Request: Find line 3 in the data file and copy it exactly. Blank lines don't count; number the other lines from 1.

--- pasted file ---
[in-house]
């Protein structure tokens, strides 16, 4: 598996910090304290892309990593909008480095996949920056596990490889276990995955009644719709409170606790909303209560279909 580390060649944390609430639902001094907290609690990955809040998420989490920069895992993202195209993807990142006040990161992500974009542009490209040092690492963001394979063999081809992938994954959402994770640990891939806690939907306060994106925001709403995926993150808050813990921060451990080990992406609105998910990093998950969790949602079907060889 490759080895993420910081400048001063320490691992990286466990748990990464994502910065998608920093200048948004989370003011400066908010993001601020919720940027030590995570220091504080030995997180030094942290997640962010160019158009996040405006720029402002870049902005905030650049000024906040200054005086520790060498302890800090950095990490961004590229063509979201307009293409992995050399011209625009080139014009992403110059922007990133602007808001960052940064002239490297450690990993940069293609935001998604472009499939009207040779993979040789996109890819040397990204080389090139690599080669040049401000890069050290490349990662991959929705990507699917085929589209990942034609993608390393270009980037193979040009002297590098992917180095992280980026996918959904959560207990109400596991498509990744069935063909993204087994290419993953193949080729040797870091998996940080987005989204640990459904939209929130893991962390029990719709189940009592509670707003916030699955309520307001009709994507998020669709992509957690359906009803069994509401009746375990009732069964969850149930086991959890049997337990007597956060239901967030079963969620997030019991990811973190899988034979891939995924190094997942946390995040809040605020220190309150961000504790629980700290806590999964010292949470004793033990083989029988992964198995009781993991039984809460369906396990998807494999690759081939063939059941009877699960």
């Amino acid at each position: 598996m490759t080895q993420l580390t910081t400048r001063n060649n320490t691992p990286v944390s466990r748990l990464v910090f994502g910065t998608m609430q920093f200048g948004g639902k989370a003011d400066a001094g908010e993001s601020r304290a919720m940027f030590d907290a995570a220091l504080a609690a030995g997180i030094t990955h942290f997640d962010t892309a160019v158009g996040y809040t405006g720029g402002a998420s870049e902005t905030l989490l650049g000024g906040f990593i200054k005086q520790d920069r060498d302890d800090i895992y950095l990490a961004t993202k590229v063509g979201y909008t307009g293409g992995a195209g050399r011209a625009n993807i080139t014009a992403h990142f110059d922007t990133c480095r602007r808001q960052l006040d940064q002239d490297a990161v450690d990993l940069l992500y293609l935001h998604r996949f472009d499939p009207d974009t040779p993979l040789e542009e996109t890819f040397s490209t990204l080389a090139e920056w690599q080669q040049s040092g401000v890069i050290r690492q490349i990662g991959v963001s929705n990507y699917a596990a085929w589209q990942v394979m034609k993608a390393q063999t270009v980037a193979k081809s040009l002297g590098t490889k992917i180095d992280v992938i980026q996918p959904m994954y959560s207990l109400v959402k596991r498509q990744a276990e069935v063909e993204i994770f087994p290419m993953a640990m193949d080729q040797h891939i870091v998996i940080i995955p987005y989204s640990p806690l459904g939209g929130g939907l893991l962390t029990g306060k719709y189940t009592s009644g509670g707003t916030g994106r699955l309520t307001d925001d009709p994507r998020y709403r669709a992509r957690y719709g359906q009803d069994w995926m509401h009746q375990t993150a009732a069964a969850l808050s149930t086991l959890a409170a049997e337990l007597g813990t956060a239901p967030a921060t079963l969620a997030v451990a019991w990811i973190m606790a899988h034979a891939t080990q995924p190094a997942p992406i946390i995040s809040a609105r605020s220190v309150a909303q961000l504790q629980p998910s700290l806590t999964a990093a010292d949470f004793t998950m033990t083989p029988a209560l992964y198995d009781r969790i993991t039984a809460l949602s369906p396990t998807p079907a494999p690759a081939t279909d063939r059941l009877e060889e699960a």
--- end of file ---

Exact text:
């Amino acid at each position: 598996m490759t080895q993420l580390t910081t400048r001063n060649n320490t691992p990286v944390s466990r748990l990464v910090f994502g910065t998608m609430q920093f200048g948004g639902k989370a003011d400066a001094g908010e993001s601020r304290a919720m940027f030590d907290a995570a220091l504080a609690a030995g997180i030094t990955h942290f997640d962010t892309a160019v158009g996040y809040t405006g720029g402002a998420s870049e902005t905030l989490l650049g000024g906040f990593i200054k005086q520790d920069r060498d302890d800090i895992y950095l990490a961004t993202k590229v063509g979201y909008t307009g293409g992995a195209g050399r011209a625009n993807i080139t014009a992403h990142f110059d922007t990133c480095r602007r808001q960052l006040d940064q002239d490297a990161v450690d990993l940069l992500y293609l935001h998604r996949f472009d499939p009207d974009t040779p993979l040789e542009e996109t890819f040397s490209t990204l080389a090139e920056w690599q080669q040049s040092g401000v890069i050290r690492q490349i990662g991959v963001s929705n990507y699917a596990a085929w589209q990942v394979m034609k993608a390393q063999t270009v980037a193979k081809s040009l002297g590098t490889k992917i180095d992280v992938i980026q996918p959904m994954y959560s207990l109400v959402k596991r498509q990744a276990e069935v063909e993204i994770f087994p290419m993953a640990m193949d080729q040797h891939i870091v998996i940080i995955p987005y989204s640990p806690l459904g939209g929130g939907l893991l962390t029990g306060k719709y189940t009592s009644g509670g707003t916030g994106r699955l309520t307001d925001d009709p994507r998020y709403r669709a992509r957690y719709g359906q009803d069994w995926m509401h009746q375990t993150a009732a069964a969850l808050s149930t086991l959890a409170a049997e337990l007597g813990t956060a239901p967030a921060t079963l969620a997030v451990a019991w990811i973190m606790a899988h034979a891939t080990q995924p190094a997942p992406i946390i995040s809040a609105r605020s220190v309150a909303q961000l504790q629980p998910s700290l806590t999964a990093a010292d949470f004793t998950m033990t083989p029988a209560l992964y198995d009781r969790i993991t039984a809460l949602s369906p396990t998807p079907a494999p690759a081939t279909d063939r059941l009877e060889e699960a």